Be aware that the boat leaving for Ilha Grande from Mangaratiba (30 miles north of Angra dos Reis) only leaves when it's full. This means that during quieter times of the year, you could end up stuck in the harbour for a whole day! On top of that, the crossing takes an hour and a half. You would be better off taking a motor schooner from Conceiçao de Jacarei, in the direction of the town of Angra dos Reis. The journey from here takes just 40 minutes and these boats have a fixed timetable (departures at 11:30am, 2:00pm, and 5:00pm).
We recommend tasting two Brazilian dishes in particular, namely 'cozido' and 'feijoada', cooked with beans, rice, manioc flour, and meat. In this region, the latter is prepared with black beans, oranges, and dried meat. If you fancy something different, we also strongly recommend the Italian restaurants in the region, often offering good quality... You will also, of course, find the inevitable 'pao de queijo', which are cheese-stuffed buns served hot. Originally a speciality of the Minas Gerais region, these can now be found all over Brazil! Finish everything off with 'quindim', a delicacy made from eggs and coconut: a real delight! The array of fruit and fruit juices available during your stay in Brazil range from the most common, like banana, mango, watermelon, pineapple, orange, papaya, passion fruit, and guava, to the more exotic, such as cashew, star fruit, and Brazilian cherry. Alcohol made from sugar cane, cachaça or pinga is enjoyed neat or with a mixer. With sugar, lime, crushed ice, and some skilful mixing, you have a caipirinha. Mix it with fruit juice and you get a 'batida'. Finally, Brazilians often wash their meals down with a can of guarana, a popular fizzy drink derived from a plant found in the Amazon, which provides a good alternative to Coca Cola.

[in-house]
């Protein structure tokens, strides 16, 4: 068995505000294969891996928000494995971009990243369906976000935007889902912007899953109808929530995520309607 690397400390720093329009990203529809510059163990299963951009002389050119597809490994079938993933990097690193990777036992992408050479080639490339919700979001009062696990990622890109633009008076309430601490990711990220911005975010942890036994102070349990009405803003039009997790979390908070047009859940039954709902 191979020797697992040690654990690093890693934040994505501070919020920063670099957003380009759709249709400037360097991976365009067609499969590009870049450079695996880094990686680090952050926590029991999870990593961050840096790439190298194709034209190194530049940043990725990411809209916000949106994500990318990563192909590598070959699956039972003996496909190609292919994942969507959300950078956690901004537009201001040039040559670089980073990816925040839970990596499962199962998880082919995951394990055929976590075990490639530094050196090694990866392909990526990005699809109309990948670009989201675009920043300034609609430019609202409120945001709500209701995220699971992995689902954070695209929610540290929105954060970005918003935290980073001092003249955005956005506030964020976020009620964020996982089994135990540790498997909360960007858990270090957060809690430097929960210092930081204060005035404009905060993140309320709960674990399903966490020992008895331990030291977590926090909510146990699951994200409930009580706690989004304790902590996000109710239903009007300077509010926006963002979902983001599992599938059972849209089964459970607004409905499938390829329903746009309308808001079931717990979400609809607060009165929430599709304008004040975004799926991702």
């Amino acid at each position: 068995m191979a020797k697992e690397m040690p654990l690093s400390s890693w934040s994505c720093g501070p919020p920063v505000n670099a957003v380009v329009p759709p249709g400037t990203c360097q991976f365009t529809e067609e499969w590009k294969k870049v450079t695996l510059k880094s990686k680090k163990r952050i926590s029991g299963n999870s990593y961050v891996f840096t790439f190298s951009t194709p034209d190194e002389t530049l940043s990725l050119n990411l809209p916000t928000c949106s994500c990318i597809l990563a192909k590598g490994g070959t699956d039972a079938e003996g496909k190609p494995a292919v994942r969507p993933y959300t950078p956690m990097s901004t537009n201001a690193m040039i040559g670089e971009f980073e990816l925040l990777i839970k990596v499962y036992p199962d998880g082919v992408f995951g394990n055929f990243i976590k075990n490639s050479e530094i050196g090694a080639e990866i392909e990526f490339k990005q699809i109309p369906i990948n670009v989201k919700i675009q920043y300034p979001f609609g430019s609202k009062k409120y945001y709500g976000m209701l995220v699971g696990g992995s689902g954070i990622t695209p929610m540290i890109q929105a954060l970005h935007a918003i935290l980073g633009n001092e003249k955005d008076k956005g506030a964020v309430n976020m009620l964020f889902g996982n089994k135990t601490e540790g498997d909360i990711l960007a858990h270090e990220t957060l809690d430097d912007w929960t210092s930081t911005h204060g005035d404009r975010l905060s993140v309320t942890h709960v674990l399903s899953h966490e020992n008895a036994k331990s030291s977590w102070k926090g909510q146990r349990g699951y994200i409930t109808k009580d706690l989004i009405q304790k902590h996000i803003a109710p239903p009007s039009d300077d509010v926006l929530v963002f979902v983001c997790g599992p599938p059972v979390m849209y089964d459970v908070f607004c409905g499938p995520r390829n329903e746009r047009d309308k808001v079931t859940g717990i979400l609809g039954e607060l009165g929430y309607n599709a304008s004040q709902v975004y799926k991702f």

To bring back
Numerous clothing shops, with more or less affordable prices, rub shoulders with vendors of hammocks, jewellery, pareos, and other souvenirs on the beaches. The 'Havaianas' flip-flops worn by all Brazilians, regardless of their social class, have recently increased in value... Often sold for as much as £13 in Europe, you can find them here for just £7. You may even fancy bringing back a wooden samba whistle, if you manage to find one!